For the high-Tc superconductors, there are several experimental and theoretical reasons for seriously questioning traditional BCS theory with a simple phonon-induced electron-electron interaction. Experimentally, an extremely small isotope effect measured for is often cited as one such deterrent . BCS theory predicts an isotope shift if Tc is determined by the motion of the oxygen ions; however, substitution of 18O for 16O in does not significantly change Tc. Ruling out a phonon-induced pairing mechanism based on these observations is premature however. The presence of an isotope shift implies that the lattice is certainly involved in the pairing mechanism. However, one cannot assume that the lack of an isotope effect necessarily implies that the pairing mechanism does not involve phonons. Superconductors such as ruthenium and zirconium exhibit virtually no isotope effect, while uranium shows a negative isotope effect . The problem is that there are many additional factors which can effect the strength of the isotope shift. Thus, by itself the lack of a significant isotope effect in is not enough to rule out an electron-phonon mechanism.
The anomalous normal-state properties of the cuprates suggest that these materials are not just a normal Fermi liquid above Tc, and therefore may not be adequately described by BCS theory below Tc. The electrical dc resistivity , exhibits a linear dependence in temperature over a wide range of temperatures above Tc. For a conventional Fermi liquid associated with normal metals, . This is a manifestation of the long lifetime of electrons near the Fermi surface in a conventional Fermi liquid . The nuclear spin-lattice relaxation rate T1-1 (T)shows a temperature dependence substantially different from that of normal metals. Other anomalous normal-state properties of the copper-oxide superconductors include the thermal conductivity , the optical conductivity , the Raman scattering intensity , the tunneling conductance as a function of voltage g(V), and the Hall coefficient RH (T) . All of these normal-state properties are quite uncharacteristic of the Fermi liquid usually associated with the normal state of conventional superconductors. In fact, it is possible that the unusual normal-state properties of the high-Tc compounds cannot be appropriately described by a Fermi liquid.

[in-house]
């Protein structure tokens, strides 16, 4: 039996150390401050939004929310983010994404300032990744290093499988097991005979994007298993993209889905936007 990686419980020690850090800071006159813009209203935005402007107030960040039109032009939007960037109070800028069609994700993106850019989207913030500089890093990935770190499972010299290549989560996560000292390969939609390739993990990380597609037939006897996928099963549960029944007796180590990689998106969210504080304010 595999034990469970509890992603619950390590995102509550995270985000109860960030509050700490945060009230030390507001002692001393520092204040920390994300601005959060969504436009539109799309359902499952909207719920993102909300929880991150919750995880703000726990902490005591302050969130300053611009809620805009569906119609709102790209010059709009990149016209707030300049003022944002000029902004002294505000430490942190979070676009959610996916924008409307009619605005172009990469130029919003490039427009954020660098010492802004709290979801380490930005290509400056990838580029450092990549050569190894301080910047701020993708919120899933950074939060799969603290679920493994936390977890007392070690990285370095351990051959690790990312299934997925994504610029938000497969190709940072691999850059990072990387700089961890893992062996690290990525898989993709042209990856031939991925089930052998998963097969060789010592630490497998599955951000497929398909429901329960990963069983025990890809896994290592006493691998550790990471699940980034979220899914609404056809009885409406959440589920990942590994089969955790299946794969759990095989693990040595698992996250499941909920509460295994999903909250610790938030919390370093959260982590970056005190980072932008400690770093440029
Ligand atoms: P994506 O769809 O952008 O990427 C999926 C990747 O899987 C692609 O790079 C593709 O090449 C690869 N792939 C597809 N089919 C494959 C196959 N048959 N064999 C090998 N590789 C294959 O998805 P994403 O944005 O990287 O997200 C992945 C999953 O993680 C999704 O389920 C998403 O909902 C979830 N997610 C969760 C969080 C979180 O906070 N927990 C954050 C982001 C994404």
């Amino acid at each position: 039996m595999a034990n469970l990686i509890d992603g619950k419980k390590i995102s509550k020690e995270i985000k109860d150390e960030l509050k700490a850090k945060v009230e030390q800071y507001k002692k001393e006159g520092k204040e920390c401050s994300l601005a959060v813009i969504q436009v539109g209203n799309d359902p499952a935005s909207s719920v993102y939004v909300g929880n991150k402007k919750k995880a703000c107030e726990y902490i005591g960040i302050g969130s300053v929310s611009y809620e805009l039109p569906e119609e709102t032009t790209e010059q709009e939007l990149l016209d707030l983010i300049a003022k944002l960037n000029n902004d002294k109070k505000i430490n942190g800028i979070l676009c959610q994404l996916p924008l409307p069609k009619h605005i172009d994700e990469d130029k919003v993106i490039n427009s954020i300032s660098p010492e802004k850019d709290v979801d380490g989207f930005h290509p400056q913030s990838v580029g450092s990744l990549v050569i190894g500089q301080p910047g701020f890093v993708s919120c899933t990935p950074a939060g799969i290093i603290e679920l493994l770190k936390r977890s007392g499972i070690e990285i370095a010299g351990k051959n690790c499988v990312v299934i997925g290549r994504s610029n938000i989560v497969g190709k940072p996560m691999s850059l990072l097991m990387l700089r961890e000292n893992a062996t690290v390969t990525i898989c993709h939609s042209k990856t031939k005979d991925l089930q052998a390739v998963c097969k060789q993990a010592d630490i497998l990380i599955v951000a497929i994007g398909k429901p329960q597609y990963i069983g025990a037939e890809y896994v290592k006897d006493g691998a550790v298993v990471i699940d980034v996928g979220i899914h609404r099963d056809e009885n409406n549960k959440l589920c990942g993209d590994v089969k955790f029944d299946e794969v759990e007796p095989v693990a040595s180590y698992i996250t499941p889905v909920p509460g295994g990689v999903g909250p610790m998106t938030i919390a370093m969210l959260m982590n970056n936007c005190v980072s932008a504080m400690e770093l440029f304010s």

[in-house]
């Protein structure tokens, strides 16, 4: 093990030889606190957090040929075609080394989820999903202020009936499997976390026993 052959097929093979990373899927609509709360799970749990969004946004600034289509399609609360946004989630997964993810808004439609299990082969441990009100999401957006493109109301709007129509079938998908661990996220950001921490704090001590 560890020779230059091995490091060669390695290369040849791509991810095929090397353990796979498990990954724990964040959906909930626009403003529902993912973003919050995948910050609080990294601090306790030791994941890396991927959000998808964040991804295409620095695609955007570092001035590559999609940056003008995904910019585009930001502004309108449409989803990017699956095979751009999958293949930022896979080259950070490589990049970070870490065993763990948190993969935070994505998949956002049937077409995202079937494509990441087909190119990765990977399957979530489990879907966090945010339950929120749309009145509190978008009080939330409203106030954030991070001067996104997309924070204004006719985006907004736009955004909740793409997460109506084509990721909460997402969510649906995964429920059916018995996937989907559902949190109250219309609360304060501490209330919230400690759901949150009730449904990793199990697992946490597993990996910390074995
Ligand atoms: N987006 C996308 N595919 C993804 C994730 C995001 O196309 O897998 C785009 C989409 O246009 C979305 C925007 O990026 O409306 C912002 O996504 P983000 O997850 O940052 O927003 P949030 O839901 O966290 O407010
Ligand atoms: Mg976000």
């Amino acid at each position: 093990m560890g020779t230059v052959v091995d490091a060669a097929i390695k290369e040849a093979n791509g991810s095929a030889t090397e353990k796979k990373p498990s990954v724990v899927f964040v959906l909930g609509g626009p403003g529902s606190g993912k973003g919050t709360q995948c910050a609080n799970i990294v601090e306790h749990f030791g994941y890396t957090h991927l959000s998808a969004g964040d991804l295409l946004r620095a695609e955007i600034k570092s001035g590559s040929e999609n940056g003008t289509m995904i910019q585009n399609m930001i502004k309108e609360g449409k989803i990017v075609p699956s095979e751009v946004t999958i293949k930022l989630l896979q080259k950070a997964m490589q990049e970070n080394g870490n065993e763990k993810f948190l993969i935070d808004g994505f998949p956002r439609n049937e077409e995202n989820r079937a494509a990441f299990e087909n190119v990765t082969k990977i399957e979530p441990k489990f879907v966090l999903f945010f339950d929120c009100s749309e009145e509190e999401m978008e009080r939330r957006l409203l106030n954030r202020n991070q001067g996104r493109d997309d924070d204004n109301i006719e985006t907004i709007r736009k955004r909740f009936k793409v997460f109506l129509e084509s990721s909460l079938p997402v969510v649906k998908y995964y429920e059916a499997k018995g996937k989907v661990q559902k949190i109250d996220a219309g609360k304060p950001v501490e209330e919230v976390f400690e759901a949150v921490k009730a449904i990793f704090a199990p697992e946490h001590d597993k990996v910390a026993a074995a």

Some argue on theoretical grounds that BCS theory cannot explain the high transition temperatures of the cuprates. For example, it has been suggested that an electron-phonon mechanism probably cannot account for transition temperatures in excess of 40 to 50K . The magnitude of the electron-phonon interaction required to generate a Tc comparable to that of , would substantially weaken the lattice. This structural instability would greatly reduce the density of electron states at the Fermi surface and hence destroy superconductivity . This argument is not accepted by all. It has been suggested that the calculations leading to the above conclusion are not valid, so that an electron-phonon mechanism may still be the basis for superconductivity in the high-temperature superconductors .